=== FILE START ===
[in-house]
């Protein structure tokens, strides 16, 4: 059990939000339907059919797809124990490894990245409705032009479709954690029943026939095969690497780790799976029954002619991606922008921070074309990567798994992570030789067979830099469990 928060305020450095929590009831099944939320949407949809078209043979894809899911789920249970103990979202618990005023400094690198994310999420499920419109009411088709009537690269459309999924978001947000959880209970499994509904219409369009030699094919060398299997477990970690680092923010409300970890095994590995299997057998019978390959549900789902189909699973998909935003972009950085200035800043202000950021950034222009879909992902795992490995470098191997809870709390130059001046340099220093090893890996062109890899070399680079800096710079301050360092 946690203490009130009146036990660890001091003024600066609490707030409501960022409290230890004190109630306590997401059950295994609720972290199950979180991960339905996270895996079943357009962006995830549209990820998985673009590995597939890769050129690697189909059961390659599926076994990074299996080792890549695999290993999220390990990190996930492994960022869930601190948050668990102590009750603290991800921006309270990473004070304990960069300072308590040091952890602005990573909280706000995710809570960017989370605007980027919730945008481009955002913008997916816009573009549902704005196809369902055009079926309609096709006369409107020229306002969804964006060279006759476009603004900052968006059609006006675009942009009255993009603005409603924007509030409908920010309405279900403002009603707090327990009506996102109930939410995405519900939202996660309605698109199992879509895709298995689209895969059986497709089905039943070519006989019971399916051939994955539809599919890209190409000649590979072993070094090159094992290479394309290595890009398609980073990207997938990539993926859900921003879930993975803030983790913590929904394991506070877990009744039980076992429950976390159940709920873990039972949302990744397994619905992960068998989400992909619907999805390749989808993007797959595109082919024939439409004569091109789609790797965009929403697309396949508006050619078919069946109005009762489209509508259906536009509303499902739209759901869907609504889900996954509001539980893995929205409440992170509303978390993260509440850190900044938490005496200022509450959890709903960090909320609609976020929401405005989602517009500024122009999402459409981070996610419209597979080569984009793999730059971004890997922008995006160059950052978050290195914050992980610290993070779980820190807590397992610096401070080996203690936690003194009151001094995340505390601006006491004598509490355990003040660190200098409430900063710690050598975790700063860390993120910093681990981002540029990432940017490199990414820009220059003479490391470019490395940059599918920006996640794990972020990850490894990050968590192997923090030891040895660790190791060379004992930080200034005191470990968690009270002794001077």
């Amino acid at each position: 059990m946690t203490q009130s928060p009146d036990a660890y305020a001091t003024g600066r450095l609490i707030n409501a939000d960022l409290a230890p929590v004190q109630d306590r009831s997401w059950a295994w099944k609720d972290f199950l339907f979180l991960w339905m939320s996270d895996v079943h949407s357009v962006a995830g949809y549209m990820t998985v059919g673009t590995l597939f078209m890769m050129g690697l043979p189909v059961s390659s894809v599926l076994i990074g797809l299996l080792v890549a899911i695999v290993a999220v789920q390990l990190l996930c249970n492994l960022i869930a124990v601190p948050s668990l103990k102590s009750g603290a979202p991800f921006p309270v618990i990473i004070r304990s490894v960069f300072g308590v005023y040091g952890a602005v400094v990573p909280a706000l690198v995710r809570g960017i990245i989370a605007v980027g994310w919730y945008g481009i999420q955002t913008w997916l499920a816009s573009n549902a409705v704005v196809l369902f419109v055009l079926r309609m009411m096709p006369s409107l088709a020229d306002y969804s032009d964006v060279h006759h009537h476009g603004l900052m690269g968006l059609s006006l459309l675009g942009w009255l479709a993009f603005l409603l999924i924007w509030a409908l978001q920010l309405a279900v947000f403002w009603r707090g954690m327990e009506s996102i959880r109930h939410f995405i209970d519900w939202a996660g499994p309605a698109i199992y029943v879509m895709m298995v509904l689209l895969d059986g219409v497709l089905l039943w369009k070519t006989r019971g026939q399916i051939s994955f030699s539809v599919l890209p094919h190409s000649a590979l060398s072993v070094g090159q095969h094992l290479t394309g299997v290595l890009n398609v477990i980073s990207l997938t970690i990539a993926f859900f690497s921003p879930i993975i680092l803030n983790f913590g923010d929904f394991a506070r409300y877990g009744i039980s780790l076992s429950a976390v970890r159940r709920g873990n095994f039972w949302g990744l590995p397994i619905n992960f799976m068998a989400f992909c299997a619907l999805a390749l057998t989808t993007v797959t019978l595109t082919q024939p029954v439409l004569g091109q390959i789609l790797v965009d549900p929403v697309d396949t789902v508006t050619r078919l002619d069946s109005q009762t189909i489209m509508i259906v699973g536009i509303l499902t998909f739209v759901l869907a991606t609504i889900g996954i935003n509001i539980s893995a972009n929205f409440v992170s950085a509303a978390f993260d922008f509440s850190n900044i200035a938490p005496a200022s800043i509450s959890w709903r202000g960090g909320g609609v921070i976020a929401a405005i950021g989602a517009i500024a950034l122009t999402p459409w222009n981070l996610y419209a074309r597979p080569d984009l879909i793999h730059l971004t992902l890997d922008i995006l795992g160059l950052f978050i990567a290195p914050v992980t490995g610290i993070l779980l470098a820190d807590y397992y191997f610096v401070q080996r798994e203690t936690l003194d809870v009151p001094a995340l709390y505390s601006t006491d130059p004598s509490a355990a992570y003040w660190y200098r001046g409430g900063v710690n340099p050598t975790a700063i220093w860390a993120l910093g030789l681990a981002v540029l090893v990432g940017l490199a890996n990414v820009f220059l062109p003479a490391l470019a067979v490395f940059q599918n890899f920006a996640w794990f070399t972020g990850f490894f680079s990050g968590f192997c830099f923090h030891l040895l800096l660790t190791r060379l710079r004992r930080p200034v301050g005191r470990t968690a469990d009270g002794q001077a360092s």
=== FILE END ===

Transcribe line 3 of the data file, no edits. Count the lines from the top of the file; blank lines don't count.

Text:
């Amino acid at each position: 059990m946690t203490q009130s928060p009146d036990a660890y305020a001091t003024g600066r450095l609490i707030n409501a939000d960022l409290a230890p929590v004190q109630d306590r009831s997401w059950a295994w099944k609720d972290f199950l339907f979180l991960w339905m939320s996270d895996v079943h949407s357009v962006a995830g949809y549209m990820t998985v059919g673009t590995l597939f078209m890769m050129g690697l043979p189909v059961s390659s894809v599926l076994i990074g797809l299996l080792v890549a899911i695999v290993a999220v789920q390990l990190l996930c249970n492994l960022i869930a124990v601190p948050s668990l103990k102590s009750g603290a979202p991800f921006p309270v618990i990473i004070r304990s490894v960069f300072g308590v005023y040091g952890a602005v400094v990573p909280a706000l690198v995710r809570g960017i990245i989370a605007v980027g994310w919730y945008g481009i999420q955002t913008w997916l499920a816009s573009n549902a409705v704005v196809l369902f419109v055009l079926r309609m009411m096709p006369s409107l088709a020229d306002y969804s032009d964006v060279h006759h009537h476009g603004l900052m690269g968006l059609s006006l459309l675009g942009w009255l479709a993009f603005l409603l999924i924007w509030a409908l978001q920010l309405a279900v947000f403002w009603r707090g954690m327990e009506s996102i959880r109930h939410f995405i209970d519900w939202a996660g499994p309605a698109i199992y029943v879509m895709m298995v509904l689209l895969d059986g219409v497709l089905l039943w369009k070519t006989r019971g026939q399916i051939s994955f030699s539809v599919l890209p094919h190409s000649a590979l060398s072993v070094g090159q095969h094992l290479t394309g299997v290595l890009n398609v477990i980073s990207l997938t970690i990539a993926f859900f690497s921003p879930i993975i680092l803030n983790f913590g923010d929904f394991a506070r409300y877990g009744i039980s780790l076992s429950a976390v970890r159940r709920g873990n095994f039972w949302g990744l590995p397994i619905n992960f799976m068998a989400f992909c299997a619907l999805a390749l057998t989808t993007v797959t019978l595109t082919q024939p029954v439409l004569g091109q390959i789609l790797v965009d549900p929403v697309d396949t789902v508006t050619r078919l002619d069946s109005q009762t189909i489209m509508i259906v699973g536009i509303l499902t998909f739209v759901l869907a991606t609504i889900g996954i935003n509001i539980s893995a972009n929205f409440v992170s950085a509303a978390f993260d922008f509440s850190n900044i200035a938490p005496a200022s800043i509450s959890w709903r202000g960090g909320g609609v921070i976020a929401a405005i950021g989602a517009i500024a950034l122009t999402p459409w222009n981070l996610y419209a074309r597979p080569d984009l879909i793999h730059l971004t992902l890997d922008i995006l795992g160059l950052f978050i990567a290195p914050v992980t490995g610290i993070l779980l470098a820190d807590y397992y191997f610096v401070q080996r798994e203690t936690l003194d809870v009151p001094a995340l709390y505390s601006t006491d130059p004598s509490a355990a992570y003040w660190y200098r001046g409430g900063v710690n340099p050598t975790a700063i220093w860390a993120l910093g030789l681990a981002v540029l090893v990432g940017l490199a890996n990414v820009f220059l062109p003479a490391l470019a067979v490395f940059q599918n890899f920006a996640w794990f070399t972020g990850f490894f680079s990050g968590f192997c830099f923090h030891l040895l800096l660790t190791r060379l710079r004992r930080p200034v301050g005191r470990t968690a469990d009270g002794q001077a360092s």